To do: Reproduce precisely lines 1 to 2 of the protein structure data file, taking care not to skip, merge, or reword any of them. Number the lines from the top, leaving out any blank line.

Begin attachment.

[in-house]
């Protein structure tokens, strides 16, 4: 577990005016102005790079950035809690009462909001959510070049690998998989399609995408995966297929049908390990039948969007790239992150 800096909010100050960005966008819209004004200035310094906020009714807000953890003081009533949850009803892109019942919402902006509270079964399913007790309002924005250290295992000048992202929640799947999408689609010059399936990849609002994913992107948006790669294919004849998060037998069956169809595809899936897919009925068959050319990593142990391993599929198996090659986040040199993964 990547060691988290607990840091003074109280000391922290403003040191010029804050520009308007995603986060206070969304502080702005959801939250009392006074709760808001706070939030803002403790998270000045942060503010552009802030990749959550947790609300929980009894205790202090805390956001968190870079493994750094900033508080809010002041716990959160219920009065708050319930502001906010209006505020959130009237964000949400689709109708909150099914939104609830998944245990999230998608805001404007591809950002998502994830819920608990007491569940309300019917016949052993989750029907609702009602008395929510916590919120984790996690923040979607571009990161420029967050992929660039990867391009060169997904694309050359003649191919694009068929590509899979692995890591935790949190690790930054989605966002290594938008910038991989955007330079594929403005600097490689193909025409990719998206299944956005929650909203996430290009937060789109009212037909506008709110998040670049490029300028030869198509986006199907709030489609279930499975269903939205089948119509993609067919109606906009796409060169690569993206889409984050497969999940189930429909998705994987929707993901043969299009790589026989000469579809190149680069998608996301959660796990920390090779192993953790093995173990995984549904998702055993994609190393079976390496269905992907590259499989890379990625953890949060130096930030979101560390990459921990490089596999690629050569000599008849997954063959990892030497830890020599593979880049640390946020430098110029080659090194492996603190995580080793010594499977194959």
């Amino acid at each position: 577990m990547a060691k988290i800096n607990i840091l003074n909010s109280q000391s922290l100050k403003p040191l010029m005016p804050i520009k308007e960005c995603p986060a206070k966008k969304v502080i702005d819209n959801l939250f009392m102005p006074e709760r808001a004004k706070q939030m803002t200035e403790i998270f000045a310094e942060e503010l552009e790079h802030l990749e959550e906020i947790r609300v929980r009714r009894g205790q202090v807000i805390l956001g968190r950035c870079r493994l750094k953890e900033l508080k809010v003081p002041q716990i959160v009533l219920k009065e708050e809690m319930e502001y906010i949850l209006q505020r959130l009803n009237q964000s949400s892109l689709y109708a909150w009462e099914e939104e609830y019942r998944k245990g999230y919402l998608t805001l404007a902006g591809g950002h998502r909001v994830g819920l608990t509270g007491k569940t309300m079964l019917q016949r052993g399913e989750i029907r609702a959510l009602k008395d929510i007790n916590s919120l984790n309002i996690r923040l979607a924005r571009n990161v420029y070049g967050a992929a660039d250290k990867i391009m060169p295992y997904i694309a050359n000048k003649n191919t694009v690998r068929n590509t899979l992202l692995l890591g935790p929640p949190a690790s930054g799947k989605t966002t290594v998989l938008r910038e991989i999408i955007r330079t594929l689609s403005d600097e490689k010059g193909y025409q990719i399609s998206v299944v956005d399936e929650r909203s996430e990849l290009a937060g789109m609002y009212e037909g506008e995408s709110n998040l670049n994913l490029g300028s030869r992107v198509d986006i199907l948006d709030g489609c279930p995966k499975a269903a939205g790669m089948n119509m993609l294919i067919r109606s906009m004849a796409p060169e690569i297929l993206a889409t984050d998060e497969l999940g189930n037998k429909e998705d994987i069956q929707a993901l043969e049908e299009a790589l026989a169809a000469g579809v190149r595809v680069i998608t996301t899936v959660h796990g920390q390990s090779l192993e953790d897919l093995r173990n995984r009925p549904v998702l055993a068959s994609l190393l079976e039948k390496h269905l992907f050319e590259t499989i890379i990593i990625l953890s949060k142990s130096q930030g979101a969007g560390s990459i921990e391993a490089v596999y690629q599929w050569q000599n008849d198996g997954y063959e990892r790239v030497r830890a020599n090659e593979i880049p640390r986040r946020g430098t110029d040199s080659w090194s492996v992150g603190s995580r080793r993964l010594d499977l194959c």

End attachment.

[in-house]
């Protein structure tokens, strides 16, 4: 577990005016102005790079950035809690009462909001959510070049690998998989399609995408995966297929049908390990039948969007790239992150 800096909010100050960005966008819209004004200035310094906020009714807000953890003081009533949850009803892109019942919402902006509270079964399913007790309002924005250290295992000048992202929640799947999408689609010059399936990849609002994913992107948006790669294919004849998060037998069956169809595809899936897919009925068959050319990593142990391993599929198996090659986040040199993964 990547060691988290607990840091003074109280000391922290403003040191010029804050520009308007995603986060206070969304502080702005959801939250009392006074709760808001706070939030803002403790998270000045942060503010552009802030990749959550947790609300929980009894205790202090805390956001968190870079493994750094900033508080809010002041716990959160219920009065708050319930502001906010209006505020959130009237964000949400689709109708909150099914939104609830998944245990999230998608805001404007591809950002998502994830819920608990007491569940309300019917016949052993989750029907609702009602008395929510916590919120984790996690923040979607571009990161420029967050992929660039990867391009060169997904694309050359003649191919694009068929590509899979692995890591935790949190690790930054989605966002290594938008910038991989955007330079594929403005600097490689193909025409990719998206299944956005929650909203996430290009937060789109009212037909506008709110998040670049490029300028030869198509986006199907709030489609279930499975269903939205089948119509993609067919109606906009796409060169690569993206889409984050497969999940189930429909998705994987929707993901043969299009790589026989000469579809190149680069998608996301959660796990920390090779192993953790093995173990995984549904998702055993994609190393079976390496269905992907590259499989890379990625953890949060130096930030979101560390990459921990490089596999690629050569000599008849997954063959990892030497830890020599593979880049640390946020430098110029080659090194492996603190995580080793010594499977194959």